Odevixibat Safe for Alagille Syndrome Based on Hepatic Changes

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Pooled phase 3 data presented at NASPGHAN 2023 support the benefit-risk profile of the IBAT inhibtor in treating the rare liver disease.

Odevixibat is not associated with parameters of hepatic change that

which would quality as drug-induced liver injury among patients treated for Alagille syndrome, according to new research.1

In a pooled analysis of pivotal phase 3 data—presented in an abstract at the North American Society for Pediatric Gastroenterology, Hepatology and Nutrition (NASPGHAN) 2023 Annual Meeting in San Diego this week—the ileal bile acid transporter (IBAT) inhibitor was linked to increased mean levels of serum aminotransferases (ALTs) in patents being treated for the rare hepatic disease. However, investigators additionally observed no concurrent increases in total bilirubin, and significant improvements to patients’ pruritus outcomes regardless of ALT change.

The findings contribute to understanding how odevixibat—approved earlier this year by the US Food and Drug Administration (FDA) to treat Alagille syndrome2—impacts hepatic outcomes while benefitting symptomatic outcomes in young patients with the rare condition.

Led by Nadia Ovchinsky, MD,of the pediatric gastroenterology and hepatology at Hassenfeld Children’s Hospital at NYU Langone, investigators pooled data from the ASSERT and ASSERT-EXT trials to examine changes to hepatic parameters in patients treated with odevixibat versus placebo for Alagille syndrome.

Characterized by intrahepatic bile duct paucity and manifested in diverse symptoms including pruritus and elevated serum bile acid and hepatic levels including ALT and bilirubin, as well as progressive liver fibrosis, Alagille syndrome presents multifactorial burdens to children and adolescents, that which IBAT inhibitors like odevixibat have been researched to treat.

ASSERT was a phase 3, 24-week trial analyzing odevixibat 120 μg/kg/day versus placebo in patients with diagnosed Alagille syndrome, a history of significant pruritus and elevated serum bile acids on a 2:1 randomization cohort versus placebo. Once patients completed the assessment, they were invited to the 72-week ASSERT-EXT extension trial, during which all patients received the set odevixibat dose. Ovchinsky used data from the first dose of either trial to a cutoff date of September 9, 2022 for their assessment; they additionally compared hepatic parameter outcomes versus placebo based solely on ASSERT data.

Observed outcomes included laboratory assessments for serum ALT; aspartate aminotransferase (AST); gamma-glutamyl transferase (GGT), and total bilirubin levels. The team additionally assessed clinician-reported outcomes for patient pruritus per the PRUCISION instrument.

The analysis included 52 patients treated with odevixibat for a median 30 weeks (range, 1 - 74). Of them, 17 (32.7%) had initially received placebo in ASSERT. Both cohorts reported mean elevated hepatic levels at baseline.

Among patients receiving odevixibat, ALT and GGT levels generally increased from baseline to week 4 (mean 55 and 46 U/L, respectively); levels then generally plateaued or decreased from then until week 48. Total bilirubin changed very little from baseline through week 48.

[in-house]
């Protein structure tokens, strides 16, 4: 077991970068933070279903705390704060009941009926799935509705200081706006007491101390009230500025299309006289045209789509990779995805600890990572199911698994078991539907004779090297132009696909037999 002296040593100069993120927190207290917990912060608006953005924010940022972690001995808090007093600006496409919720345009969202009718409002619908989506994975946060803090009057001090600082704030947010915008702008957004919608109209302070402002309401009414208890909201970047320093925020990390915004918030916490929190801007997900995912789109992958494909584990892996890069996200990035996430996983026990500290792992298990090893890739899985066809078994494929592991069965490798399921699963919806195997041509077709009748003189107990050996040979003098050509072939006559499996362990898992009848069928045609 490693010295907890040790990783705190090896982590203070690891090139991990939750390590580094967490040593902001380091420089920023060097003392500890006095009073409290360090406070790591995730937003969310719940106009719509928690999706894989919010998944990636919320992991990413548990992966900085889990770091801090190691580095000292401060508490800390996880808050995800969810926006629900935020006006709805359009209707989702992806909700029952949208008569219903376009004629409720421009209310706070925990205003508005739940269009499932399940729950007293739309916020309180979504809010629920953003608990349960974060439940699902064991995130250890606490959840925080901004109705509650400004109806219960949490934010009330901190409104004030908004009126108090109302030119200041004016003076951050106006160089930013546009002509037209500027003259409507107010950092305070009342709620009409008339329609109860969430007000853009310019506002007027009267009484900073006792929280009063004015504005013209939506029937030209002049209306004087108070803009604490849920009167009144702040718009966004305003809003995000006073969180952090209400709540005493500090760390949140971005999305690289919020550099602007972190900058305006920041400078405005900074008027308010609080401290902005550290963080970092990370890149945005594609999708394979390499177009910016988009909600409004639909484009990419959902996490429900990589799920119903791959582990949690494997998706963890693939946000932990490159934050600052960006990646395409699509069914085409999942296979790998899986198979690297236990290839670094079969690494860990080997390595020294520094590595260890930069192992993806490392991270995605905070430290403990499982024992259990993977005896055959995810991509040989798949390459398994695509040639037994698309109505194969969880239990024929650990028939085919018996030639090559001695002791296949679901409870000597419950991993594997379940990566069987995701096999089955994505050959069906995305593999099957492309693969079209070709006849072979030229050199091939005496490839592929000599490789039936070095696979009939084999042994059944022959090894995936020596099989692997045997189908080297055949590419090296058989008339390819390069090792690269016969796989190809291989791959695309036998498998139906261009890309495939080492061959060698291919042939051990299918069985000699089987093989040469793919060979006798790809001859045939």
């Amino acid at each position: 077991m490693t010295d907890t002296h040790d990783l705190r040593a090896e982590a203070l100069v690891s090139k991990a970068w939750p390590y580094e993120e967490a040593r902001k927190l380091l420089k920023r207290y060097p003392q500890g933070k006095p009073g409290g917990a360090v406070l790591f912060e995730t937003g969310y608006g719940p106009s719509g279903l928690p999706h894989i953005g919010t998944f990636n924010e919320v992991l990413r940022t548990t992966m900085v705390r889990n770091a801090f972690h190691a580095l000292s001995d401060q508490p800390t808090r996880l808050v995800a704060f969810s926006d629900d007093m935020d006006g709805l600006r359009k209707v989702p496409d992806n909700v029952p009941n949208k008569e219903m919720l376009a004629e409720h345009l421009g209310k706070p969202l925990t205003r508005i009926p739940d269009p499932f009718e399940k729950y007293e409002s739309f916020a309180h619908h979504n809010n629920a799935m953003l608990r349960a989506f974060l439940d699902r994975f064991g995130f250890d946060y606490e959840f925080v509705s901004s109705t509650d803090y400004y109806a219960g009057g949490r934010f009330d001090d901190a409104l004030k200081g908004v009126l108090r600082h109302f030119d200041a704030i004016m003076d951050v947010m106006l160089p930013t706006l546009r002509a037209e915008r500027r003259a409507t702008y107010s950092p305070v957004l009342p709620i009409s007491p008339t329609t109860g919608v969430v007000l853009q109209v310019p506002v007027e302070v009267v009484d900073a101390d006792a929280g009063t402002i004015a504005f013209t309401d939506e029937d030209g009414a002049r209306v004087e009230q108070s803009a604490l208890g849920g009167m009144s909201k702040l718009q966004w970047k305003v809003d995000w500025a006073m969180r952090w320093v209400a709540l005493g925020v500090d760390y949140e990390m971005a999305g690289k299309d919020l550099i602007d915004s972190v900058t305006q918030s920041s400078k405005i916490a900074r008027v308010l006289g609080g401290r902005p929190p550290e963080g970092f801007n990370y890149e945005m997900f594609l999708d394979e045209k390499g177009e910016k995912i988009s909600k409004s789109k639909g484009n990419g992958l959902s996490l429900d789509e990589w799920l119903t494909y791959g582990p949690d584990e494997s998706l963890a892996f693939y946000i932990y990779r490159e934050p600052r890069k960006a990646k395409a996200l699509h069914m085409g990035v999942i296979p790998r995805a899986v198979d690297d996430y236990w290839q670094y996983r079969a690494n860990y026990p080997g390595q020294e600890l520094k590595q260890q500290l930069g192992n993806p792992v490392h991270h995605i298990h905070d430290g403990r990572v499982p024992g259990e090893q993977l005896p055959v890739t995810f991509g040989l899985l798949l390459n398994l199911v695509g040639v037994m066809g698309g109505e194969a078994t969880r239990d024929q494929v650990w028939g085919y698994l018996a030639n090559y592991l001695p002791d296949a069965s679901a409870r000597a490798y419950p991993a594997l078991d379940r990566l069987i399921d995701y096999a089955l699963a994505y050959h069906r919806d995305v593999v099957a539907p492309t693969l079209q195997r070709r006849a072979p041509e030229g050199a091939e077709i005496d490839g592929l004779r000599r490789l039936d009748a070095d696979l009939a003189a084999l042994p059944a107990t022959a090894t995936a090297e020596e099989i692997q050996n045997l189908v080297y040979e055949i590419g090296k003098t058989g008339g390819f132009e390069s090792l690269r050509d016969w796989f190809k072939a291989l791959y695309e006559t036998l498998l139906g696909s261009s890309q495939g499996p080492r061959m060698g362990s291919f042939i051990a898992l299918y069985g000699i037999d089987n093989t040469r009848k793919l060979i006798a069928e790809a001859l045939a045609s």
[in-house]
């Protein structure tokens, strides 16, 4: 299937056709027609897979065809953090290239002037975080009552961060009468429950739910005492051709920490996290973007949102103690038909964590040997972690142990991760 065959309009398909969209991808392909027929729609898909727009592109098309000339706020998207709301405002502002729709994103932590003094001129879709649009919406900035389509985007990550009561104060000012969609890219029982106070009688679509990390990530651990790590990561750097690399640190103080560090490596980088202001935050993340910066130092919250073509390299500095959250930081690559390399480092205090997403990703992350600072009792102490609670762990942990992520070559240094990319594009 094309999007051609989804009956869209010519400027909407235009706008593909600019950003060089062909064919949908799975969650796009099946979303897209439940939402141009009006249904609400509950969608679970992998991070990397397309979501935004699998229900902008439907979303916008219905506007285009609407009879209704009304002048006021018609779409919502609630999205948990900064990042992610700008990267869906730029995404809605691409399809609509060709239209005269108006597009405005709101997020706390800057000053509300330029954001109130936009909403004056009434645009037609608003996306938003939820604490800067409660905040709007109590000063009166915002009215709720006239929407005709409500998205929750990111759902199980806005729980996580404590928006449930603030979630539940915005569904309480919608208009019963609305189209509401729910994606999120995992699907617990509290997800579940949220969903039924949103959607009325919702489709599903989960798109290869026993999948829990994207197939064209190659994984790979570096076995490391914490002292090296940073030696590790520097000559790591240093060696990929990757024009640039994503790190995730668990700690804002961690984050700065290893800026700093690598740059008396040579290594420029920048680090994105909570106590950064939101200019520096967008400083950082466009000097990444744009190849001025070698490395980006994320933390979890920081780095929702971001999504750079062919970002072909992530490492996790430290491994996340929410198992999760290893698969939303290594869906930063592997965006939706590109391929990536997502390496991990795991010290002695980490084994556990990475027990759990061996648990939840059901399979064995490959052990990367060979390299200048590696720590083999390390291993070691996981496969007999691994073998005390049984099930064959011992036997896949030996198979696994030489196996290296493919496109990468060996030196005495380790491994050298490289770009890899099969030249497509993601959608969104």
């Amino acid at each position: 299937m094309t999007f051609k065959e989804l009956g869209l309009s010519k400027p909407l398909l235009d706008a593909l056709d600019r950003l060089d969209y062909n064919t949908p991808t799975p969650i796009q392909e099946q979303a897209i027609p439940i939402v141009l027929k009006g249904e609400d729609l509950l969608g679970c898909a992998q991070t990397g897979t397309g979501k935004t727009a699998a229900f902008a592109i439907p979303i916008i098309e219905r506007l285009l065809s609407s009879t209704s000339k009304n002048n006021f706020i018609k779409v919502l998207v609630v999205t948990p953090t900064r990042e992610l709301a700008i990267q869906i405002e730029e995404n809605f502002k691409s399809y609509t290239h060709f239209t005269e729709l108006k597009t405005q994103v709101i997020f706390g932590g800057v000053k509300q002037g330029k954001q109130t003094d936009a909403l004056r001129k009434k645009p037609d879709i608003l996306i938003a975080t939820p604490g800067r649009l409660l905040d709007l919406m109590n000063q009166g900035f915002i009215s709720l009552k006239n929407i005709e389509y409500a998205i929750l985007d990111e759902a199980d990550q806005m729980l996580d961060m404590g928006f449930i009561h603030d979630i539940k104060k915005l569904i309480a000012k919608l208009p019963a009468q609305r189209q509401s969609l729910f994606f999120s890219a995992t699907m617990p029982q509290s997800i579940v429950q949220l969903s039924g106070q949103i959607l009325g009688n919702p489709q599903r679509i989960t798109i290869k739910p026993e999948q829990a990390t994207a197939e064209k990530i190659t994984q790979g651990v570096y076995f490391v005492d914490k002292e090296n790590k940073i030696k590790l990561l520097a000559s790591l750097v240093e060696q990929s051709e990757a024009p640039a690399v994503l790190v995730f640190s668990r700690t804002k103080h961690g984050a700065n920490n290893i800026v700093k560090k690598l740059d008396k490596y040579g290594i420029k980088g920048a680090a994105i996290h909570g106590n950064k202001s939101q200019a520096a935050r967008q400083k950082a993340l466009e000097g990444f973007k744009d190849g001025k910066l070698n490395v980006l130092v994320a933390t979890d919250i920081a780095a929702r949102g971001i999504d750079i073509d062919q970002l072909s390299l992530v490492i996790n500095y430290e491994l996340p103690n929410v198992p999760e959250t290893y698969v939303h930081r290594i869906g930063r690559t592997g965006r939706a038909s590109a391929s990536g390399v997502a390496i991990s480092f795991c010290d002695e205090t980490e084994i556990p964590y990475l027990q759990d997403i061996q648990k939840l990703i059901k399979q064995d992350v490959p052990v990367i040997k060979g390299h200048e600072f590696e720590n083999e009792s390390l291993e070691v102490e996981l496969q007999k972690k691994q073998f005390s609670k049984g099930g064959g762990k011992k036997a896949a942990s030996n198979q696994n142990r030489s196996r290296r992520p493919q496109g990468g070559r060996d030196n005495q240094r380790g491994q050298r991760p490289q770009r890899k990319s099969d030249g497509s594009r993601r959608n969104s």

Another 4 patients receiving the IBAT inhibitor reported potentially clinically significant elevations in AST and/or ALT—rates more than three-fold greater from baseline to end of analysis, versus just 1 patient receiving placebo. Among all 4 treated patients with significant increases, concurrent total bilirubin levels were <2-fold greater from baseline. Two of the patients experienced treatment interruption with subsequent improvement in these hepatic parameters; the other 2 improved their levels with continued odevixibat.

“In addition, review of pertinent clinical information suggested drug- induced liver injury was unlikely, and all patients remained on treatment at the data cutoff,” investigators noted. “Overall, odevixibat-treated patients showed substantial improvements in pruritus regardless of increases from baseline in aminotransferases.”

Among patients receiving placebo, investigators observed minimal changes in each of ALT, AST and total bilirubin from baseline to week 24.

Ovchinsky and colleagues concluded that the observed mean increases in serum ALT levels among patients with Alagille syndrome receiving odevixibat were without concurrent increases in total bilirubin.

“These changes did not meet Hy’s Law criteria for drug-induced liver injury and did not exclude the possibility of a beneficial treatment (ie, pruritus) response,” they wrote. “Longer follow-up times are needed to confirm these findings.”


  1. Ovchinsky N, Aumar M, Baker A, Baumann U, et al. Changes in Hepatic Parameters with Alagille Syndrome Treated with Odevixibat: Pooled Data from the Phase 3 ASSERT and ASSERT-EXT Studies. Paper presented at: North American Society for Pediatric Gastroenterology, Hepatology and Nutrition 2023 Annual Meeting; October 4 - 7; San Diego, CA. Accessed October 4, 2023.
  2. Kunzmann K. FDA Approves Odevixibat for Cholestatic Pruritus in Alagille Syndrome. HCPLive. Published June 13, 2023.